So, in 1873 an American, Christopher Latham Sholes separated the type bars of the most frequently occuring letter pairs and called his keyboard qwerty, after the first six letters of the top line.
Arms manufacturer Remington marketed the first typewriter made to Sholes' design in 1874, but it was a flop. It could type only capitals and the keys struck the carriage from underneath - so you couldn't see what you were writing. Like all new technology, it was expensive to start with - the equivalent of pound;800 at today's prices.
After several modifications - a second version of 1878 added the shift bar and lower case letters - typewriter sales took off and it soon became an office icon.
There were several attempts at producing better keyboards. These included the Blickensderfer Scientific of 1889 and one invented by a professor of education, August vorak of Washington State University in 1936. His labour saving solution was to put all the vowels and the most frequently used consonants in the English language along the middle line, producing aoeuidhtns. His layout allowed you to type four times as many commonly occuring words as qwerty without leaving the "home row" and, he said, increased typing speeds by a third.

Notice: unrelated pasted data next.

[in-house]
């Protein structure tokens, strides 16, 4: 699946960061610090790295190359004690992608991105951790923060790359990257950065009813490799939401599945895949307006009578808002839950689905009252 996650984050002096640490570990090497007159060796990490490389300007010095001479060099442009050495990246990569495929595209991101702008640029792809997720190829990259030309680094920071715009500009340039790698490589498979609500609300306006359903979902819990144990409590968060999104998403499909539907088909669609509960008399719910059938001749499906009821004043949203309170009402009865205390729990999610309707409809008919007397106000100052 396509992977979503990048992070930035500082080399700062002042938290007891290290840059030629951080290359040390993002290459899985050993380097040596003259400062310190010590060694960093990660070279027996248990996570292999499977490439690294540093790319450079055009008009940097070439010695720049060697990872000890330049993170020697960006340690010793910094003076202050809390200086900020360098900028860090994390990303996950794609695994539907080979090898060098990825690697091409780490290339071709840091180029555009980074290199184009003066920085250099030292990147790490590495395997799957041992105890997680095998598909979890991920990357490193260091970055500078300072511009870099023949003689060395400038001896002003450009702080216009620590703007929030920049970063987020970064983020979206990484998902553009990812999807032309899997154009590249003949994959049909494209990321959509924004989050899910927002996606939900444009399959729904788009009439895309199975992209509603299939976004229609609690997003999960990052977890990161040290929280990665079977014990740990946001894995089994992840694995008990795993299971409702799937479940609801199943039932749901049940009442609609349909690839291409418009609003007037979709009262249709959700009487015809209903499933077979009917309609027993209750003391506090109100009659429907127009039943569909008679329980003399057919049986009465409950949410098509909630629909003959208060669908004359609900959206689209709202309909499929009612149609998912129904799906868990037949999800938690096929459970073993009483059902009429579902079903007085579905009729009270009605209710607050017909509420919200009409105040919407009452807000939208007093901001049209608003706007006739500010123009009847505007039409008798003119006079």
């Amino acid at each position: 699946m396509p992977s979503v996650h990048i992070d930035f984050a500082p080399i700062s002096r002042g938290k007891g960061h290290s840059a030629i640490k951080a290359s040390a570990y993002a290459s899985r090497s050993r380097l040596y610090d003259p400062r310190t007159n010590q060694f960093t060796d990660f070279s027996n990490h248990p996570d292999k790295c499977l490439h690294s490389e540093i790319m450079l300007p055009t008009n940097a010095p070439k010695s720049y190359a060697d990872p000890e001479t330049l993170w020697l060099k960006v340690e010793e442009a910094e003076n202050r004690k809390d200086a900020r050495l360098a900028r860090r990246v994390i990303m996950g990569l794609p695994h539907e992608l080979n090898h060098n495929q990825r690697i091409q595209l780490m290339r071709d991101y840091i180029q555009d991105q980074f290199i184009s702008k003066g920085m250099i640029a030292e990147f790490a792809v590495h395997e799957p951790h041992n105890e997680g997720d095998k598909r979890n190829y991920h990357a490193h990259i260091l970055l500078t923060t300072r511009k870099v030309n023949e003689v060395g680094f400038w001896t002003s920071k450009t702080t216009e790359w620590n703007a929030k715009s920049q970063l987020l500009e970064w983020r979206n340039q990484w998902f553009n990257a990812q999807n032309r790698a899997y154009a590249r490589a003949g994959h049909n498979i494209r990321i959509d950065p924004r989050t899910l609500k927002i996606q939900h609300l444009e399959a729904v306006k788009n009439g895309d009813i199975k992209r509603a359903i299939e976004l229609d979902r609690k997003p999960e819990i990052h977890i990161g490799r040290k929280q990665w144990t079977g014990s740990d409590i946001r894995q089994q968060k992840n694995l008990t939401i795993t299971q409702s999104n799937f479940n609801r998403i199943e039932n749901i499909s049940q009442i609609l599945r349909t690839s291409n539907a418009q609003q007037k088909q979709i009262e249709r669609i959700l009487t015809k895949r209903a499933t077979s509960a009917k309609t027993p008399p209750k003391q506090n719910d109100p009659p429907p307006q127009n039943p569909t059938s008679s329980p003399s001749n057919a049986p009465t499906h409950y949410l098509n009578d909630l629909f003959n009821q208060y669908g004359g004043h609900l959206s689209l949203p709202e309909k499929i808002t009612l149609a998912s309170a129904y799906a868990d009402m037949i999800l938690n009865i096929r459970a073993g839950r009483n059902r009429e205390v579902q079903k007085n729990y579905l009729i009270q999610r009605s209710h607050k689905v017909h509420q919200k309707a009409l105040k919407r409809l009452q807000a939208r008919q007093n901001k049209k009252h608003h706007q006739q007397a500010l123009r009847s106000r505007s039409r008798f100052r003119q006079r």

Ironically, the same claim of faster typing was the selling point of Mr Sholes' keyboard. One apochryphal tale is that the reason why all the letters of the word "typewriter" were placed on the top line was to aid more efficient demonstrations by salesmen.
But these alternatives never caught on while qwerty has, like those old typewriters, stuck. Today, there are only two manual typrewriter makers in the world, Olivetti in Italy and Godrej and Boyce in India, but the qwerty keyboard lives on in every computer - at least until voice recognition becomes general.
But if you think qwerty is quirky, spare a thought for the Chinese. Their complex written language of characters means that typewriters can be several feet wide with more than 2,000 keys - and giant centipedes are the only ones that can touch type.